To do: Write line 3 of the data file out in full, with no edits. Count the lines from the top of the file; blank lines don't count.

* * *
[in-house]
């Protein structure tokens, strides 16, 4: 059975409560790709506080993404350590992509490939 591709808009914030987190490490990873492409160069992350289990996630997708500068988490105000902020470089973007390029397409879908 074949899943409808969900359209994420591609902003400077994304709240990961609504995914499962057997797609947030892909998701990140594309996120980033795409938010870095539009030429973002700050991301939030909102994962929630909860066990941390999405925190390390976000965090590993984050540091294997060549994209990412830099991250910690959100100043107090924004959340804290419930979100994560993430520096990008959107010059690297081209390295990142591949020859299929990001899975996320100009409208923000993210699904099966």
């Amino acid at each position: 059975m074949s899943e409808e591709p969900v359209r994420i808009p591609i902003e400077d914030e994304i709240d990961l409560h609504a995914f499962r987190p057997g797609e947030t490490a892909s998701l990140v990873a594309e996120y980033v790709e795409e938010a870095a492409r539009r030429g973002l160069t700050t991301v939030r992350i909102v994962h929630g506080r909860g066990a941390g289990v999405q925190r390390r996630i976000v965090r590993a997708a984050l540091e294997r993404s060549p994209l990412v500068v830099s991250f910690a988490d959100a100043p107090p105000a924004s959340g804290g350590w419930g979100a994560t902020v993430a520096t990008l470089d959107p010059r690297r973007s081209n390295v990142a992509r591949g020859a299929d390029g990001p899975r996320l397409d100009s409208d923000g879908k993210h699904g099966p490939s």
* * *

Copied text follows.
């Amino acid at each position: 059975m074949s899943e409808e591709p969900v359209r994420i808009p591609i902003e400077d914030e994304i709240d990961l409560h609504a995914f499962r987190p057997g797609e947030t490490a892909s998701l990140v990873a594309e996120y980033v790709e795409e938010a870095a492409r539009r030429g973002l160069t700050t991301v939030r992350i909102v994962h929630g506080r909860g066990a941390g289990v999405q925190r390390r996630i976000v965090r590993a997708a984050l540091e294997r993404s060549p994209l990412v500068v830099s991250f910690a988490d959100a100043p107090p105000a924004s959340g804290g350590w419930g979100a994560t902020v993430a520096t990008l470089d959107p010059r690297r973007s081209n390295v990142a992509r591949g020859a299929d390029g990001p899975r996320l397409d100009s409208d923000g879908k993210h699904g099966p490939s």